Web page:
2013 Porsche Boxster S, latest car from the world class Italian car maker (Photo : Porsche)
World class Italian luxury car maker seems to be in troubled waters.
Investors claiming Porsche SE misled them about plans to take over Volkswagen in 2008, will head to German courtrooms on Wednesday for the first time, pushing demands for more than 4 billion euros ($5 billion) in damages.
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A regional court in northern town Brunswick will open hearings on four lawsuits on Wednesday morning. A fifth case, brought by Elliott Associates and other U.S. investment funds and accounting for 2 billion euros of damages alone, has yet to be scheduled.
German and U.S. investors say that throughout 2008 Porsche camouflaged its plans to acquire VW and instead secretly piled up its holding. In March 2008, the sportscar maker dismissed as "speculation" intentions to take over the much-bigger VW, which builds more cars in a week than Porsche does in a year.
Seven months later, Porsche said it controlled 42.6 percent of VW's common shares and cash-settled options for another 31.5 percent of the stock it had not disclosed previously. The German state of Lower Saxony, where VW is based, holds 20 percent of Europe's biggest auto manufacturer.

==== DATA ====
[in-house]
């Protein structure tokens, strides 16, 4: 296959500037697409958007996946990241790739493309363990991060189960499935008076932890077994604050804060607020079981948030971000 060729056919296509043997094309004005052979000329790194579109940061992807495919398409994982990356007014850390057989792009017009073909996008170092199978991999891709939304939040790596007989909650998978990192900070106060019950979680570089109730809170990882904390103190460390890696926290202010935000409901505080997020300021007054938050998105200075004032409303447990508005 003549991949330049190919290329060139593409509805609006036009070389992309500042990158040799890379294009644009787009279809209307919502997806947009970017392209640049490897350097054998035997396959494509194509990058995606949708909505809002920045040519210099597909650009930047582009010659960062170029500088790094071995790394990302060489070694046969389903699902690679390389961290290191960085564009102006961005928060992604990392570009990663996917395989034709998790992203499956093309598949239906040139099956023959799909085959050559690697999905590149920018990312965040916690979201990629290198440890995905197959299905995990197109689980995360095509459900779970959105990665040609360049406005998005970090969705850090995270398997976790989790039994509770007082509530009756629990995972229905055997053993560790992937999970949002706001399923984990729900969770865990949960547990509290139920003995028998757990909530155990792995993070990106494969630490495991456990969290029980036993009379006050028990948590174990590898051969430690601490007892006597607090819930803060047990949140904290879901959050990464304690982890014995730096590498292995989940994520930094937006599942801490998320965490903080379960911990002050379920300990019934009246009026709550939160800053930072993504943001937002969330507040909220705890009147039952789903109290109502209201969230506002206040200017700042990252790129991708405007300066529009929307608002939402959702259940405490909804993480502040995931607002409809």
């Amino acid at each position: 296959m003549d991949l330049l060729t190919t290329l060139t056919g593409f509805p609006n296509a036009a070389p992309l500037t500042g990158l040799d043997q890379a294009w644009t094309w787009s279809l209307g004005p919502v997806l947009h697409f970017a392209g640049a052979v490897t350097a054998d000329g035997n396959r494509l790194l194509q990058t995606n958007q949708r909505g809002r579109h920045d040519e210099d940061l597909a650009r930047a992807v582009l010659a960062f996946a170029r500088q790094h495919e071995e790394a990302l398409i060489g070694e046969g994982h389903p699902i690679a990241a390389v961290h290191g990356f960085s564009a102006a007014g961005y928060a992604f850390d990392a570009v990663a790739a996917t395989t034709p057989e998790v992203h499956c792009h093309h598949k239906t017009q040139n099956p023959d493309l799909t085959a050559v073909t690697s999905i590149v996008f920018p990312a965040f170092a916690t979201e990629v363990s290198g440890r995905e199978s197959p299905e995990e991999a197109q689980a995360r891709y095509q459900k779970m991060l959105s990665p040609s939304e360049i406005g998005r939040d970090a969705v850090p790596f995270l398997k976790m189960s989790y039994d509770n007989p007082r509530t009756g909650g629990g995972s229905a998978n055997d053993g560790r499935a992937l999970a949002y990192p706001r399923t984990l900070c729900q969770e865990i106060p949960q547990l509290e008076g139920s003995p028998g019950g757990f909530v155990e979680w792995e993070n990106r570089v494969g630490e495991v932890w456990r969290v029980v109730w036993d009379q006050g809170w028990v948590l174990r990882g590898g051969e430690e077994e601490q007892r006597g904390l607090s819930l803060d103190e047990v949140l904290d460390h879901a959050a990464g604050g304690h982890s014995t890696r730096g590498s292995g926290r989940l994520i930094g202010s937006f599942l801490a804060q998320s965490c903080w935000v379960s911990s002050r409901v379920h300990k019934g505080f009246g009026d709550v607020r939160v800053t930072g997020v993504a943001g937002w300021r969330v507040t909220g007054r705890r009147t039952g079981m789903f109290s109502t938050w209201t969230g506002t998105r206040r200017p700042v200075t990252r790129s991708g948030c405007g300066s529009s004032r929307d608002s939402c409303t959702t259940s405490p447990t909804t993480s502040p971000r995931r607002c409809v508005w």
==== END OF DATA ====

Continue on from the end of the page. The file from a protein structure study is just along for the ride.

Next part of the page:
The risks related to pending lawsuits caused VW to drop initial plans for a merger with Porsche's holding company. VW is now aiming to buy the remainder of Porsche's auto-making operations at minimum taxation costs.
Porsche SE, the publicly traded holding company that owns stakes of just over 50 percent in the German sportscar maker and in VW, has repeatedly denied the allegations.
"The plaintiffs before the Brunswick court are professional investors who deliberately took a huge gamble and backed the wrong horse," a spokesman for the Stuttgart-based company said.
German group ARFB will raise the highest claims at the hearing on Wednesday, representing investment funds seeking damages of 351 million euros from Porsche and 1.8 billion euros from both, Porsche and VW. A VW spokesman has said the case was "unfounded."
The court will decide on Wednesday whether ARFB must give proof that it is able to shoulder the process costs in the event of defeat. It was unclear when the court will hear the actual case.